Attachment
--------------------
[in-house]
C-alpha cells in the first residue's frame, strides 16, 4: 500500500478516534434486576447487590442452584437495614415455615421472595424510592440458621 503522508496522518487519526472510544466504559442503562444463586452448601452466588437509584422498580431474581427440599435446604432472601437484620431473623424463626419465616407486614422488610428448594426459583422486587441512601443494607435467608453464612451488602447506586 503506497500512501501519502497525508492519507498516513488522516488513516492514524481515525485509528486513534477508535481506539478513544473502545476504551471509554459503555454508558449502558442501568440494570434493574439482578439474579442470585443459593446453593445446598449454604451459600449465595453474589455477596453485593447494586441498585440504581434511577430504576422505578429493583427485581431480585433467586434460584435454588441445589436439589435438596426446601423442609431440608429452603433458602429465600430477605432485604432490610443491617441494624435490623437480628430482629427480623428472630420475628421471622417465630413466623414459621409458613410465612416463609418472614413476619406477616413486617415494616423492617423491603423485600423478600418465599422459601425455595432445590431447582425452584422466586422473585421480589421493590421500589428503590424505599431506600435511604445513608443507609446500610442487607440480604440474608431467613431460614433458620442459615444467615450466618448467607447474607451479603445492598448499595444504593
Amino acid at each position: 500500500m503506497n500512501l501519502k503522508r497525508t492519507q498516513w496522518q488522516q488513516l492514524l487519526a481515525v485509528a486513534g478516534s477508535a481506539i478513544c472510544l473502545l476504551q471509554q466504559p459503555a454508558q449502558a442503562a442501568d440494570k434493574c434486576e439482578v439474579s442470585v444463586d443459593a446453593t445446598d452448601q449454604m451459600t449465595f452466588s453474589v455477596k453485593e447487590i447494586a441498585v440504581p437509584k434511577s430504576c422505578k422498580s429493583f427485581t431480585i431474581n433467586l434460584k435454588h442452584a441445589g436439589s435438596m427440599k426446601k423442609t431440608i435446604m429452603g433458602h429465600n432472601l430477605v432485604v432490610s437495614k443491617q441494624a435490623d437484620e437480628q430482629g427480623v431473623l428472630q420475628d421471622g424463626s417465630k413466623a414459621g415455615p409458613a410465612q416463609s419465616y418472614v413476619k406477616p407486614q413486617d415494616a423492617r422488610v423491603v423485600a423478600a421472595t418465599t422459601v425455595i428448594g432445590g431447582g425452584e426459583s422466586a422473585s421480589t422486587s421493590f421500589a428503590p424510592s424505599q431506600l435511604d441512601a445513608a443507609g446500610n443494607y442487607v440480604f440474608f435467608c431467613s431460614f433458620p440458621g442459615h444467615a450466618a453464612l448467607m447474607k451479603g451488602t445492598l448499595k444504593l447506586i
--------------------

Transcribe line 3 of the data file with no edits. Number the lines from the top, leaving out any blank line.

Amino acid at each position: 500500500m503506497n500512501l501519502k503522508r497525508t492519507q498516513w496522518q488522516q488513516l492514524l487519526a481515525v485509528a486513534g478516534s477508535a481506539i478513544c472510544l473502545l476504551q471509554q466504559p459503555a454508558q449502558a442503562a442501568d440494570k434493574c434486576e439482578v439474579s442470585v444463586d443459593a446453593t445446598d452448601q449454604m451459600t449465595f452466588s453474589v455477596k453485593e447487590i447494586a441498585v440504581p437509584k434511577s430504576c422505578k422498580s429493583f427485581t431480585i431474581n433467586l434460584k435454588h442452584a441445589g436439589s435438596m427440599k426446601k423442609t431440608i435446604m429452603g433458602h429465600n432472601l430477605v432485604v432490610s437495614k443491617q441494624a435490623d437484620e437480628q430482629g427480623v431473623l428472630q420475628d421471622g424463626s417465630k413466623a414459621g415455615p409458613a410465612q416463609s419465616y418472614v413476619k406477616p407486614q413486617d415494616a423492617r422488610v423491603v423485600a423478600a421472595t418465599t422459601v425455595i428448594g432445590g431447582g425452584e426459583s422466586a422473585s421480589t422486587s421493590f421500589a428503590p424510592s424505599q431506600l435511604d441512601a445513608a443507609g446500610n443494607y442487607v440480604f440474608f435467608c431467613s431460614f433458620p440458621g442459615h444467615a450466618a453464612l448467607m447474607k451479603g451488602t445492598l448499595k444504593l447506586i